The Wind Thing was to be shown in at the Plough Arts Centre Great Torrington in June, and we had organised the walk to finish there in time for the performance. Henry was in the middle of casting, but had taken a couple of days offso that he could come down to the start, and walk the first few miles with me. His sister Lynette, who lives in South Devon, had brought him up from the train.

We went over to the gate below Brent Tor, and met up with the other supporters. Nic Randall came, and organised the photos. I had to take my jacket off, and do my best not to shiver. Ashley Gray, the Chairman f the Two Moors campaign, said a ew stirring words, and then it was time to start at last.

I had become so cold - I cannot tell you how glad I was to get moving at last. We waved goodby to everyone, and within minutes we were on our own, taking a tiny road that led in the direction of Lifton. Lynette was going to meet us near Chillaton, and take Henry back to the station.

It was so lovely to be alone, just the two of us, in this incredibly peaceful countryside. Now and again we would look behind and see Brent Tor, like a guardian angel watching over us. Dometimes we walked along lanes with banks like flower gardens, stitchwort embroidering them, along with pink campions, bluebells and some primroses too. Sometimes the road opened up, and we were in small sections of moorland, with gorse blossom scenting the air. We especially loved Bowden and Liddadon Downs - ares of open moorland studded with gorse. there was no traffic on the road, and we were once again in counrtyside nearly as rural as that of my childhood. - it was charming, even on an overcast and coldish day

Henry was excited because the casting for the play was going well. He had just cast an actor who was very good and had performed in the West End. Thinking of the play, perhaps, he began to sing a few songs as we walked along and then did a little dance. I managed to take a photograph of him as ou can see on the right.

Lynette met us near Chillaton - her car was about the first that we had seen on our walk so far. The plan had been to have a pub lunch, but the pub was closed, so reluctantly they sadi goodbye and she drove him off to catch his train back to London.

Bull Hill, looking back at Brent TorAt last I was really on my own, miles from anywhere with weeks of walking ahead of me. I thought about The Long Walk, a very gripping Stephen King book. Luckily, unlike the walkers in that story,  I wasn`t under threat of death if I stopped for a break! We`d had to divert to meet Lynette, and I was now on a road that was a little busier, but still safe. It wasn`t worth going back to take up my preferred footpath route, so I carried on up some hills toward Lifton.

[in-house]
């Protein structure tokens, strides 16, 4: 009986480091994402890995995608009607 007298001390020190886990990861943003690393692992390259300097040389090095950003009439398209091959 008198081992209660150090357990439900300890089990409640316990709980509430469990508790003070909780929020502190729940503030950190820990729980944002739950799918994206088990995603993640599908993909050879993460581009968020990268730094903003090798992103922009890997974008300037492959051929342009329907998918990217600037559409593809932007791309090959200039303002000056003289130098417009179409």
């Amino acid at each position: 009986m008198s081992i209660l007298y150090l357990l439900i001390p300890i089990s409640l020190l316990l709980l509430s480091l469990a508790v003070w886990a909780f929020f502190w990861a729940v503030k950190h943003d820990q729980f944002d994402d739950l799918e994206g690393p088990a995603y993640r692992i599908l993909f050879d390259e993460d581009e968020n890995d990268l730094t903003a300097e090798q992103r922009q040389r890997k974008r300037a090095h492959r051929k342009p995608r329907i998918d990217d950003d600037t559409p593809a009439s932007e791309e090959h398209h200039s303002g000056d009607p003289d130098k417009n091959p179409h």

On the left - I think - is on Bulhill, looking back towards Brent Tor.

Coming down into LiftonMy brother John had hoped to meet me on his bike at Lifton but he became ill on Thursday, and was at home, resting.  On the right is the view coming down towards the village of Lifton, quieter now that has been by-passed. There were plans for wind turbines near here, but they have lapsed for the moment. I stopped at the Post Office/shop  and sat outside on a convenient chair to eat a snack that I bought there. A lady asked me about the Country Guardian logo, and when I mentioned the words wind turbines she said "I hope you`re against those!"

signpostFrom Lifton I took the road near Wortham Manor, passing under the new A30. This was "home territory" to me now. My parents and John moved here in the seventies. I took one last look back at Brent Tor. It was still visible, but because of the haziness wasn`t worth photographing. .
The signpost on the right points to Ashwater Lifton and Broadwoodwidger. All three of these villages have been targeted for wind development, although for the moment they are turbine free.
I only had a two or so miles to go, the sun came out at times and it was nearly the end of my first longish walk.

I approached through the woods that are part of the Gaia Charity, following the river until I came to the metal bridge that my father had had built back in the early 80`s so that my mother, who was beecoming very disabled by multiple sclerosis, could cross the river in her batricar. I would be staying with my brother John in his little bungalow that we call The Shippon, because that is what it used to be.
John was sitting in his back garden, waiting for me.  Ivan and Diane had delivered my other rucksack safely.  It was time to sit down on the sofa, put my feet up and have a rest. John said he was feeling much better, and, thoughtful as always, he insisted on making me a cup of tea